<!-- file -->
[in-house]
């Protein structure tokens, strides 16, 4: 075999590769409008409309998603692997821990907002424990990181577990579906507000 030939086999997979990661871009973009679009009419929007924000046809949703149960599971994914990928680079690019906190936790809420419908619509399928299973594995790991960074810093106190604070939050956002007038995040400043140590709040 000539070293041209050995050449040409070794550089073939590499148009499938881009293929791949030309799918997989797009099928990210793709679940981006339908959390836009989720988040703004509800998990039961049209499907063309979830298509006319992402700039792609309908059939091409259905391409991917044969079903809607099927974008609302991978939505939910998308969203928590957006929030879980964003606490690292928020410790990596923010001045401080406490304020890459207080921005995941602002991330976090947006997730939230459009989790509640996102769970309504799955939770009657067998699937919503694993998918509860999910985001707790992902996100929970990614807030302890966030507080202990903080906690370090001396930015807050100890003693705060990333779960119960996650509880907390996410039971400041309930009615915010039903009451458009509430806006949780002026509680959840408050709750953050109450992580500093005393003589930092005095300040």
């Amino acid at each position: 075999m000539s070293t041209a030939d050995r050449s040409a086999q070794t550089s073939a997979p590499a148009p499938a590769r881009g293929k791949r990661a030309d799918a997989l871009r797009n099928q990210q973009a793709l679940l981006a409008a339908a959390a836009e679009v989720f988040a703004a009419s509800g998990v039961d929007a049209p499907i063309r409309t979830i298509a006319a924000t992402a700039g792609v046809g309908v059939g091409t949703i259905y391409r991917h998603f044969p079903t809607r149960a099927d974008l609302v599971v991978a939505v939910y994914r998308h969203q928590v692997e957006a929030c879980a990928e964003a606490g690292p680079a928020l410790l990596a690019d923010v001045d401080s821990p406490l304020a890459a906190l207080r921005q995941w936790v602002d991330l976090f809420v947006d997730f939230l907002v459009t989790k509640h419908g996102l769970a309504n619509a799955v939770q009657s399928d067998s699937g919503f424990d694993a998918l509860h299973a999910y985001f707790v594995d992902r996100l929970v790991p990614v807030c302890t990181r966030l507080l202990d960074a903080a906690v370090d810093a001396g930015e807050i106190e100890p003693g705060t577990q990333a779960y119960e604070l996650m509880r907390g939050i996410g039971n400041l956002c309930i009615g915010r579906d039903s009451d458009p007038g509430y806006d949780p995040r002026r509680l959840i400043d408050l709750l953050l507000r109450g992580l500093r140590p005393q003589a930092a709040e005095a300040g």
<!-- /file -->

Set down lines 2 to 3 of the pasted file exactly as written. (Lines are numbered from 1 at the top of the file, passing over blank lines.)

């Protein structure tokens, strides 16, 4: 075999590769409008409309998603692997821990907002424990990181577990579906507000 030939086999997979990661871009973009679009009419929007924000046809949703149960599971994914990928680079690019906190936790809420419908619509399928299973594995790991960074810093106190604070939050956002007038995040400043140590709040 000539070293041209050995050449040409070794550089073939590499148009499938881009293929791949030309799918997989797009099928990210793709679940981006339908959390836009989720988040703004509800998990039961049209499907063309979830298509006319992402700039792609309908059939091409259905391409991917044969079903809607099927974008609302991978939505939910998308969203928590957006929030879980964003606490690292928020410790990596923010001045401080406490304020890459207080921005995941602002991330976090947006997730939230459009989790509640996102769970309504799955939770009657067998699937919503694993998918509860999910985001707790992902996100929970990614807030302890966030507080202990903080906690370090001396930015807050100890003693705060990333779960119960996650509880907390996410039971400041309930009615915010039903009451458009509430806006949780002026509680959840408050709750953050109450992580500093005393003589930092005095300040």
């Amino acid at each position: 075999m000539s070293t041209a030939d050995r050449s040409a086999q070794t550089s073939a997979p590499a148009p499938a590769r881009g293929k791949r990661a030309d799918a997989l871009r797009n099928q990210q973009a793709l679940l981006a409008a339908a959390a836009e679009v989720f988040a703004a009419s509800g998990v039961d929007a049209p499907i063309r409309t979830i298509a006319a924000t992402a700039g792609v046809g309908v059939g091409t949703i259905y391409r991917h998603f044969p079903t809607r149960a099927d974008l609302v599971v991978a939505v939910y994914r998308h969203q928590v692997e957006a929030c879980a990928e964003a606490g690292p680079a928020l410790l990596a690019d923010v001045d401080s821990p406490l304020a890459a906190l207080r921005q995941w936790v602002d991330l976090f809420v947006d997730f939230l907002v459009t989790k509640h419908g996102l769970a309504n619509a799955v939770q009657s399928d067998s699937g919503f424990d694993a998918l509860h299973a999910y985001f707790v594995d992902r996100l929970v790991p990614v807030c302890t990181r966030l507080l202990d960074a903080a906690v370090d810093a001396g930015e807050i106190e100890p003693g705060t577990q990333a779960y119960e604070l996650m509880r907390g939050i996410g039971n400041l956002c309930i009615g915010r579906d039903s009451d458009p007038g509430y806006d949780p995040r002026r509680l959840i400043d408050l709750l953050l507000r109450g992580l500093r140590p005393q003589a930092a709040e005095a300040g």